Which version of macOS are you intending to be running at the end of this month? Should you upgrade to Mojave either when it is released, or soon afterwards? In this article, I look beyond the hype and marketing slogans that we have been treated to since Apple announced macOS 10.14 three months ago, and try to help you make that decision.
The most visible difference from every version of macOS which has gone before is support for Dark Mode, and if you really fancy being flash for the Dynamic Desktop. I’ll admit to being a bit of a sceptic here: for nearly three months I have been using Mojave almost entirely in old-fashioned Light Mode, which still works as it always has.
Some users will find Dark Mode a huge step forward: if you work a lot in apps which already have their own local Dark Mode, such as image editors, then it promises a consistency which you will almost certainly find a great benefit. It works wonderfully with coloured text too. But be cautious: there’s much more to Dark Mode than just swapping white for black; many older apps won’t look good, and a few may prove unusable by putting black text on a near-black background.
To get the best out of Dark Mode, many apps will need to undergo design adjustments and rebuilding. If an app hasn’t been updated since mid-June, there are risks that it won’t look good in Dark Mode. If your workflow relies on apps which can’t handle Dark Mode properly, then you’ll be restricted in its use. If you work mainly with laid-out pages, then you may well find that those are still displayed against a white background. Ironically, Dark Mode seems most ideal for developers working in apps like Xcode.
Mojave brings lots of enhancements to the Finder, and improvements to QuickLook, which could save you from having to open documents in separate apps. If you put lots of items on your Desktop, then its new Stacks might prove very helpful, but if you want your Desktop to look exactly as it does, that might be infuriating. Although Apple claims to put “complete metadata” into the Finder now, this refers primarily to those metadata built into to media documents such as images and movies, rather than extended attributes (xattrs).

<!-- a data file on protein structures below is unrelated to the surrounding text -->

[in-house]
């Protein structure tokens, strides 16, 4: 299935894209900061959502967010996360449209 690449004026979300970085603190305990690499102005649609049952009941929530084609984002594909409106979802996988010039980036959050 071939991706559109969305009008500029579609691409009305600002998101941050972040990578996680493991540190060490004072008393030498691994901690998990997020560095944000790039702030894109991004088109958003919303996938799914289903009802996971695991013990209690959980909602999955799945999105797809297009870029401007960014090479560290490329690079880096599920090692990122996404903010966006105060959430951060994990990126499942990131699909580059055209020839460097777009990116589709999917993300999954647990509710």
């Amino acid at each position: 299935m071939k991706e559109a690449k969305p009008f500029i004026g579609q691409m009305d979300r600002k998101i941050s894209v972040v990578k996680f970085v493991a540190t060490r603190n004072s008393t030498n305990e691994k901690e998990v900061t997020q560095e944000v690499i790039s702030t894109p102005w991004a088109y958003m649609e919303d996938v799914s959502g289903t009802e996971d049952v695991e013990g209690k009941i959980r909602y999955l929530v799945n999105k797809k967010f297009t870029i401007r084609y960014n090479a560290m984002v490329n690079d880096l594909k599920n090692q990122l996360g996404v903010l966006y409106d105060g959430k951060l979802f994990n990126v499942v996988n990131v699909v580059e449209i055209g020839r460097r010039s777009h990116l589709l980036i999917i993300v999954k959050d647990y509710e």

If your Mac has a built-in Apple Fusion Drive, then Mojave is your first opportunity to convert it to the new APFS file system, as that has been unsupported in release versions of High Sierra. No one knows yet whether that will bring performance improvements, but it should at last enable millions of Macs to make lightweight ‘snapshots’ in what used to be called Mobile Time Machine. Snapshots are at their most useful in letting you roll back a major change, such as a macOS update, in seconds rather than having to restore from a full backup.
Another reservation over APFS is its support of ‘home-made’ fusion drives. If you spent time joining an SSD and hard disk using CoreStorage, you may find that Mojave doesn’t recognise them as a single logical drive. At present it’s unclear whether those setups will be able to migrate to APFS in Mojave: I’d wait until others discover this for you before committing to Mojave.
Mojave also brings a more mature version of APFS, which hopefully now has most of its bugs and other issues fixed. Whether this will also improve its lacklustre performance on conventional spinning hard drives remains to be seen, though.
Apple has laid emphasis on the performance improvements within macOS, particularly in graphics and Mojave’s use of GPUs. These will be quite hardware-dependent: most recent models with a good built-in GPU should see substantial benefit, but the older your GPU, the less certain that becomes. If you’re tempted to experiment with an external GPU, then Mojave should be a good choice, as its support for eGPUs has advanced from that in High Sierra.
Privacy protection is perhaps more of a double-edged sword, at least to begin with. Yes, Mojave advances that in several important ways, so that apps cannot quietly look through your mail or address book, but the cost to the user is a more complex system which can cause you more trouble. I will look at this in more detail tomorrow, but for the purpose of deciding whether to upgrade you should see this as a general benefit unless the apps and tools you work with are going to be adversely affected – something which can be hard to discover.